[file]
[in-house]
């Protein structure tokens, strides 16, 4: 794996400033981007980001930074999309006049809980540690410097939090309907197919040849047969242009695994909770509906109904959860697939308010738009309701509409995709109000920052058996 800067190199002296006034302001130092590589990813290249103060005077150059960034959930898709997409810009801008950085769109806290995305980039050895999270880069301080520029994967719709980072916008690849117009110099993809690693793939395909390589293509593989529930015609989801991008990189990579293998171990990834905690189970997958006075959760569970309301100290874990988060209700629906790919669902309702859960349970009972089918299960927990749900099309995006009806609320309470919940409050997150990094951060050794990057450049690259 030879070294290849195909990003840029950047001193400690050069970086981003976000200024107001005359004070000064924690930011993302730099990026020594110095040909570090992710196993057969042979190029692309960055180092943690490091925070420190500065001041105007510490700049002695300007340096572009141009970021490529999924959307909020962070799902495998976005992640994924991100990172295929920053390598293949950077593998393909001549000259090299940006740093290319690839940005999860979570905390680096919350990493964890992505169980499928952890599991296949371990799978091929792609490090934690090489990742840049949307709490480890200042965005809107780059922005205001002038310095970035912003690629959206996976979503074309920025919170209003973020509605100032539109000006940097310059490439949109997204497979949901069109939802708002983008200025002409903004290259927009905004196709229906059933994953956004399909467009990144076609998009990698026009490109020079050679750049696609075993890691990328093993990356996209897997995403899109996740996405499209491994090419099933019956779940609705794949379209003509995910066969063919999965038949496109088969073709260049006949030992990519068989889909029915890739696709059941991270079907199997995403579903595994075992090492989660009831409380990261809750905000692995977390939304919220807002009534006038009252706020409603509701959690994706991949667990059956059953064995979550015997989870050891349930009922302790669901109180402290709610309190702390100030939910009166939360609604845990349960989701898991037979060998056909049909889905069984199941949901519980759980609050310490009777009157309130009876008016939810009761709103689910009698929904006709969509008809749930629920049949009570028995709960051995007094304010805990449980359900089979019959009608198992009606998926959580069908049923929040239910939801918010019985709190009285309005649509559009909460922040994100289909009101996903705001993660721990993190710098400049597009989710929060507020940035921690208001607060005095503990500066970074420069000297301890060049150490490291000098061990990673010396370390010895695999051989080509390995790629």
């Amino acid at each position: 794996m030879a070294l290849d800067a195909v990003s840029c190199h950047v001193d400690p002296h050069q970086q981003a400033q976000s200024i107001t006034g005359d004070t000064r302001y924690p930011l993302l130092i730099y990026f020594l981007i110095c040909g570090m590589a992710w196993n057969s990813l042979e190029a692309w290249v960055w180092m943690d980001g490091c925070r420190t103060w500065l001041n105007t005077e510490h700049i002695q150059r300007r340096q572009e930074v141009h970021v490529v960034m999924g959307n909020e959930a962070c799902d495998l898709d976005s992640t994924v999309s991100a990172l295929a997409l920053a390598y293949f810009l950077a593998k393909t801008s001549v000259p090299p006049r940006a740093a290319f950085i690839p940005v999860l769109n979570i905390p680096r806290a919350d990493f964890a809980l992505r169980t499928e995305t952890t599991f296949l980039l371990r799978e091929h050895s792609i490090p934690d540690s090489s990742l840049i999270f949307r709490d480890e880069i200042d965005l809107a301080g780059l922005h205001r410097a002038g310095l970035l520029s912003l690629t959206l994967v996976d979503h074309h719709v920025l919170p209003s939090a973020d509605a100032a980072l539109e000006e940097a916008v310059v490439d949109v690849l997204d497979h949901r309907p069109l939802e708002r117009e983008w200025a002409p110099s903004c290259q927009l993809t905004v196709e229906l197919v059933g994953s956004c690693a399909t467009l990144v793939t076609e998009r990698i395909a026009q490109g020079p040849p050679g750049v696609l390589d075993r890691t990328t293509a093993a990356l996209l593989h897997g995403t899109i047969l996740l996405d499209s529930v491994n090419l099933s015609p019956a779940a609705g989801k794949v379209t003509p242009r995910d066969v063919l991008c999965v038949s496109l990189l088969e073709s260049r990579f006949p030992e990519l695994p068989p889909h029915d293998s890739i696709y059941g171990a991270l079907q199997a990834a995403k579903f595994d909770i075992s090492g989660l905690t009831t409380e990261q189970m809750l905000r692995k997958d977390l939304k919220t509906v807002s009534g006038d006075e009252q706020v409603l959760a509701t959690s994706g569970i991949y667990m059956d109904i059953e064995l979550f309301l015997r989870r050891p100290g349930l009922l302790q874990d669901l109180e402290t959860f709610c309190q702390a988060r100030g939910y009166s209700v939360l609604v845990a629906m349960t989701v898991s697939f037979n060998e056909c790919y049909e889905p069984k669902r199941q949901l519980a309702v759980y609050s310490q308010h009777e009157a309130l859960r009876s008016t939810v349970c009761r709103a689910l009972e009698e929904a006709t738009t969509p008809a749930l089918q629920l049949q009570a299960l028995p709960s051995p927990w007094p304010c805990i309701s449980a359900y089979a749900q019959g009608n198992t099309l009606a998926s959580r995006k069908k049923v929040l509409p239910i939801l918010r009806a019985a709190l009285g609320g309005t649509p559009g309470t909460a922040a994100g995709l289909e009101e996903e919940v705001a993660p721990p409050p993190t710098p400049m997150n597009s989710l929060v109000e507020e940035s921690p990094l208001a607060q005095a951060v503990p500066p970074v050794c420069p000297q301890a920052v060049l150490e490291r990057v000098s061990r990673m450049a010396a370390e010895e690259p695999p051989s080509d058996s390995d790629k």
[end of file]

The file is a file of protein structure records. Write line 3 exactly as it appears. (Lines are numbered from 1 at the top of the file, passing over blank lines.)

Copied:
């Amino acid at each position: 794996m030879a070294l290849d800067a195909v990003s840029c190199h950047v001193d400690p002296h050069q970086q981003a400033q976000s200024i107001t006034g005359d004070t000064r302001y924690p930011l993302l130092i730099y990026f020594l981007i110095c040909g570090m590589a992710w196993n057969s990813l042979e190029a692309w290249v960055w180092m943690d980001g490091c925070r420190t103060w500065l001041n105007t005077e510490h700049i002695q150059r300007r340096q572009e930074v141009h970021v490529v960034m999924g959307n909020e959930a962070c799902d495998l898709d976005s992640t994924v999309s991100a990172l295929a997409l920053a390598y293949f810009l950077a593998k393909t801008s001549v000259p090299p006049r940006a740093a290319f950085i690839p940005v999860l769109n979570i905390p680096r806290a919350d990493f964890a809980l992505r169980t499928e995305t952890t599991f296949l980039l371990r799978e091929h050895s792609i490090p934690d540690s090489s990742l840049i999270f949307r709490d480890e880069i200042d965005l809107a301080g780059l922005h205001r410097a002038g310095l970035l520029s912003l690629t959206l994967v996976d979503h074309h719709v920025l919170p209003s939090a973020d509605a100032a980072l539109e000006e940097a916008v310059v490439d949109v690849l997204d497979h949901r309907p069109l939802e708002r117009e983008w200025a002409p110099s903004c290259q927009l993809t905004v196709e229906l197919v059933g994953s956004c690693a399909t467009l990144v793939t076609e998009r990698i395909a026009q490109g020079p040849p050679g750049v696609l390589d075993r890691t990328t293509a093993a990356l996209l593989h897997g995403t899109i047969l996740l996405d499209s529930v491994n090419l099933s015609p019956a779940a609705g989801k794949v379209t003509p242009r995910d066969v063919l991008c999965v038949s496109l990189l088969e073709s260049r990579f006949p030992e990519l695994p068989p889909h029915d293998s890739i696709y059941g171990a991270l079907q199997a990834a995403k579903f595994d909770i075992s090492g989660l905690t009831t409380e990261q189970m809750l905000r692995k997958d977390l939304k919220t509906v807002s009534g006038d006075e009252q706020v409603l959760a509701t959690s994706g569970i991949y667990m059956d109904i059953e064995l979550f309301l015997r989870r050891p100290g349930l009922l302790q874990d669901l109180e402290t959860f709610c309190q702390a988060r100030g939910y009166s209700v939360l609604v845990a629906m349960t989701v898991s697939f037979n060998e056909c790919y049909e889905p069984k669902r199941q949901l519980a309702v759980y609050s310490q308010h009777e009157a309130l859960r009876s008016t939810v349970c009761r709103a689910l009972e009698e929904a006709t738009t969509p008809a749930l089918q629920l049949q009570a299960l028995p709960s051995p927990w007094p304010c805990i309701s449980a359900y089979a749900q019959g009608n198992t099309l009606a998926s959580r995006k069908k049923v929040l509409p239910i939801l918010r009806a019985a709190l009285g609320g309005t649509p559009g309470t909460a922040a994100g995709l289909e009101e996903e919940v705001a993660p721990p409050p993190t710098p400049m997150n597009s989710l929060v109000e507020e940035s921690p990094l208001a607060q005095a951060v503990p500066p970074v050794c420069p000297q301890a920052v060049l150490e490291r990057v000098s061990r990673m450049a010396a370390e010895e690259p695999p051989s080509d058996s390995d790629k």